Summary: Rest is necessary to run the race God has marked out for us.

Be Still So That You Can Run!

Thomas A. Gaskill October 30, 2011

Introduction: Read Isaiah 40:28-31

Rest is vital to our well being physically, mentally, and spiritually.

God created the Sabbath to be a means of revitalization. It is a day to heed God’s invitation: “Be still and know that I am God” (Psalm 46:10). It is a day to delight in Jesus’ words “Come to me, all you who are weary and burdened, and I will give you rest” (Matthew 11:28). As Jesus says, the Sabbath was made for man (Mark 2:27).

Rest and relaxation is crucial. Take a look at what some in the medical field have to say:

Relaxation is perhaps the single most important key to health and well-being. It is the antidote to stress which is known to contribute to the development of disease. When we relax, our body has an opportunity to unwind. The benefits of relaxation have been well researched and some of these are summarized below.


• gives the heart a rest by slowing the heart rate

• reduces blood pressure

• slows the rate of breathing …

• increases blood flow to the muscles

• decreases muscle tension

As a result of relaxation, many people experience –

• more energy

• better sleep

• enhanced immunity

• increased concentration

• better problem-solving abilities

• greater efficiency

• smoother emotions — less anger, crying, anxiety, frustration

• less headaches and pain

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Another website says of meditation:

Benefits of Meditation

Physical Benefits

• Deep rest-as measured by decreased metabolic rate, lower heart rate, and reduced work load of the heart.

• Lowered levels of cortisol and lactate-two chemicals associated with stress.

• Reduction of free radicals- unstable oxygen molecules that can cause tissue damage. They are now thought to be a major factor in aging and in many diseases.

• Decreased high blood pressure.

• Higher skin resistance. Low skin resistance is correlated with higher stress and anxiety levels.

• Drop in cholesterol levels. High cholesterol is associated with cardiovascular disease.

• Improved flow of air to the lungs resulting in easier breathing. This has been very helpful to asthma patients.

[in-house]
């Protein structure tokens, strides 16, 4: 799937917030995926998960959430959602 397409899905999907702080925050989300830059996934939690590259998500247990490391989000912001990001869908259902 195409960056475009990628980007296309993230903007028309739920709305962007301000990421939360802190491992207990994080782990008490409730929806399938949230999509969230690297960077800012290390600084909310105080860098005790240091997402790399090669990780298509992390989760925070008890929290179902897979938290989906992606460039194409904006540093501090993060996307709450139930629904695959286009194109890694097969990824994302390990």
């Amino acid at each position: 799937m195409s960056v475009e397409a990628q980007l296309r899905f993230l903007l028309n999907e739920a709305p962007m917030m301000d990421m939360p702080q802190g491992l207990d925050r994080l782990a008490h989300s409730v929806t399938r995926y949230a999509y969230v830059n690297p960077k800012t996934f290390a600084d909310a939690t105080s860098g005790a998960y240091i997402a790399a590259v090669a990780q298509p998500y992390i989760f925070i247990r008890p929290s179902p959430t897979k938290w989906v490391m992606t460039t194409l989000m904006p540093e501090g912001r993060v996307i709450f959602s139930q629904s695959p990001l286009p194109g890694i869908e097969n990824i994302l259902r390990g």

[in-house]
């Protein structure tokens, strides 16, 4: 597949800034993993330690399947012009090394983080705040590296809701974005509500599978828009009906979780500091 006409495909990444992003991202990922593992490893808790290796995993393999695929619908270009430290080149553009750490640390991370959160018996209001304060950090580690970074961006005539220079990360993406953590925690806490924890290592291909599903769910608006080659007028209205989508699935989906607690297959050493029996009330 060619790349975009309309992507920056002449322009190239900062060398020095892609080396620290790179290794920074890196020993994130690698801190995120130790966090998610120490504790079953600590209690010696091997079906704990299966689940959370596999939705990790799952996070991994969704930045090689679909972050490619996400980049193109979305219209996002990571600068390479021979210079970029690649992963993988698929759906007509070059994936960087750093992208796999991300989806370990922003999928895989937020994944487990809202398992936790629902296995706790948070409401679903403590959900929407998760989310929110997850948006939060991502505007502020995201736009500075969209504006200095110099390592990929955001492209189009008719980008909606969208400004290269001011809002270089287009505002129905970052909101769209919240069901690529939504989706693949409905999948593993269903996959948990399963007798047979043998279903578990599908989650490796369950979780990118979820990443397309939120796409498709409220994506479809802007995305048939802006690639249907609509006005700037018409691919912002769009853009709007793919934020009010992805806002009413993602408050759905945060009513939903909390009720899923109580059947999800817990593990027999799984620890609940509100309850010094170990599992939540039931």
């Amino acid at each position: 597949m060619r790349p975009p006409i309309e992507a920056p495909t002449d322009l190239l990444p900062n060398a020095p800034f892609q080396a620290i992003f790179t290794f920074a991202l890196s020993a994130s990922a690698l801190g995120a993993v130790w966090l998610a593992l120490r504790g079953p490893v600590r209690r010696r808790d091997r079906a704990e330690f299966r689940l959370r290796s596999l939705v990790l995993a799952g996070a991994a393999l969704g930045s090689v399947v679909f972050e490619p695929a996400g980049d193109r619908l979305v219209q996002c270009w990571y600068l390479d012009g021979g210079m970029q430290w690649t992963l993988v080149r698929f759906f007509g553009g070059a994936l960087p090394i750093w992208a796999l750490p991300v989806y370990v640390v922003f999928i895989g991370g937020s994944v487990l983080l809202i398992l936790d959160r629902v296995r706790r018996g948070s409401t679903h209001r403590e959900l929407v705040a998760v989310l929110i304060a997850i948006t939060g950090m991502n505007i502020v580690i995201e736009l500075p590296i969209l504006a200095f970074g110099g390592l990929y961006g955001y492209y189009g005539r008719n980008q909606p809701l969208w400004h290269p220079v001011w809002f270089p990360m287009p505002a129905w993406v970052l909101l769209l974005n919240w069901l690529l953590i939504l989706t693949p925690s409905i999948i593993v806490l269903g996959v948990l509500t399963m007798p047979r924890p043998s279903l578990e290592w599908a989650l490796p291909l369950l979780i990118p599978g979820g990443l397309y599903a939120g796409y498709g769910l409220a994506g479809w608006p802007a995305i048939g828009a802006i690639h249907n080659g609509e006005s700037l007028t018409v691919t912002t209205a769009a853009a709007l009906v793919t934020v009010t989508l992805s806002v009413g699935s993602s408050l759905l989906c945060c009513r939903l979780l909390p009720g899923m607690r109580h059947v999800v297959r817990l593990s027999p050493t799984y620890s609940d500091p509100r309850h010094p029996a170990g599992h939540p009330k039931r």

• Younger biological age.

• Higher levels of DHEAS in the elderly; lower levels of DHEAS are associated with aging.

Benefits of Meditation

Psychological Benefits

• Increased brain wave coherence. Harmony of brain wave activity in different parts of the brain is associated with greater creativity, improved moral reasoning, and higher IQ.

• Decreased anxiety.

• Decreased depression.

• Decreased irritability and moodiness.

• Improved learning ability and memory.

• Increased self-actualization.

• Increased feelings of vitality and rejuvenation.

• Increased happiness.

• Increased emotional stability.

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God definitely has our best interest in mind by calling us to “Be still and know that I am God.” Times of rest and relaxation are not to be done just for the sake of being done and nothing else. Rest and relaxation is to be purposeful. The purpose is not to enlarge a personal comfort zone where one becomes complacent or lazy. I strongly believe we are called to Be still so that we can run!

Listen to what a couple of websites share about rest in the life of an athlete:

Most athletes know that getting enough rest after exercise is essential to high-level performance, but many still over train and feel guilty when they take a day off. The body repairs and strengthens itself in the time between workouts, and continuous training can actually weaken the strongest athletes.

Rest days are critical to sports performance for a variety of reasons. Some are physiological and some are psychological. Rest is physically necessary so that the muscles can repair, rebuild and strengthen. For recreational athletes, building in rest days can help maintain a better balance between home, work and fitness goals.

In the worst-case scenario, too few rest and recovery days can lead to overtraining syndrome - a difficult condition to recover from.

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And again:

One of the most important, yet overlooked, aspects of any exercise or training program is the recovery phase, or time spent resting. It is all too common a thought that rest time is a period of doing no work, and while you are not actually doing any physical work, physiologically your body is seizing the opportunity to repair itself to become stronger in preparation for the next exercise stress placed upon it. It is during rest that the body becomes stronger.

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Now that we have looked at the necessity and benefits of rest for the mind and body, I would like to now look at the necessity and benefits of rest spiritually.

Rest refreshes the body and mind which in turn enables one to refresh spiritually. A person who is constantly going 90 to nothing, will exhaust themselves to the point of becoming unresponsive to the things of God.

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